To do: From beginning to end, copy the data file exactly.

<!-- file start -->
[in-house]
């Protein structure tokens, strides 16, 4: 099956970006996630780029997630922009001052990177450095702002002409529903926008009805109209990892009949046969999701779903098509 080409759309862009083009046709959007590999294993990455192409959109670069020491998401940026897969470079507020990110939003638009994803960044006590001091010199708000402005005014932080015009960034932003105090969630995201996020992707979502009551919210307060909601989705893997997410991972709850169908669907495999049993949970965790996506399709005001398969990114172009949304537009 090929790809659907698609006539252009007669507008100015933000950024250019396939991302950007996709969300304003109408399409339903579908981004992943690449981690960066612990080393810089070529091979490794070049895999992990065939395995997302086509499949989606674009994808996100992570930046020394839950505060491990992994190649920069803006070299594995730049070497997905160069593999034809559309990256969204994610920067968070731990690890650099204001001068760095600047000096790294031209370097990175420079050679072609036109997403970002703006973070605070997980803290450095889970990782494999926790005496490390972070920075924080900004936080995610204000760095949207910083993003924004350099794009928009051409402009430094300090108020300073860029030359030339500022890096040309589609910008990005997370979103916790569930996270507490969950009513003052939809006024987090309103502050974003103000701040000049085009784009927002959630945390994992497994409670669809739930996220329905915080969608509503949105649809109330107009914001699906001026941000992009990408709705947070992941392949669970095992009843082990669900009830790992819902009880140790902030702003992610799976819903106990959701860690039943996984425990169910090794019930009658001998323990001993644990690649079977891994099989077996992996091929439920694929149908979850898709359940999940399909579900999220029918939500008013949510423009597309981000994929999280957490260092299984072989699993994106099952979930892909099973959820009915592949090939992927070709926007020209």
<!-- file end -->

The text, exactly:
[in-house]
């Protein structure tokens, strides 16, 4: 099956970006996630780029997630922009001052990177450095702002002409529903926008009805109209990892009949046969999701779903098509 080409759309862009083009046709959007590999294993990455192409959109670069020491998401940026897969470079507020990110939003638009994803960044006590001091010199708000402005005014932080015009960034932003105090969630995201996020992707979502009551919210307060909601989705893997997410991972709850169908669907495999049993949970965790996506399709005001398969990114172009949304537009 090929790809659907698609006539252009007669507008100015933000950024250019396939991302950007996709969300304003109408399409339903579908981004992943690449981690960066612990080393810089070529091979490794070049895999992990065939395995997302086509499949989606674009994808996100992570930046020394839950505060491990992994190649920069803006070299594995730049070497997905160069593999034809559309990256969204994610920067968070731990690890650099204001001068760095600047000096790294031209370097990175420079050679072609036109997403970002703006973070605070997980803290450095889970990782494999926790005496490390972070920075924080900004936080995610204000760095949207910083993003924004350099794009928009051409402009430094300090108020300073860029030359030339500022890096040309589609910008990005997370979103916790569930996270507490969950009513003052939809006024987090309103502050974003103000701040000049085009784009927002959630945390994992497994409670669809739930996220329905915080969608509503949105649809109330107009914001699906001026941000992009990408709705947070992941392949669970095992009843082990669900009830790992819902009880140790902030702003992610799976819903106990959701860690039943996984425990169910090794019930009658001998323990001993644990690649079977891994099989077996992996091929439920694929149908979850898709359940999940399909579900999220029918939500008013949510423009597309981000994929999280957490260092299984072989699993994106099952979930892909099973959820009915592949090939992927070709926007020209």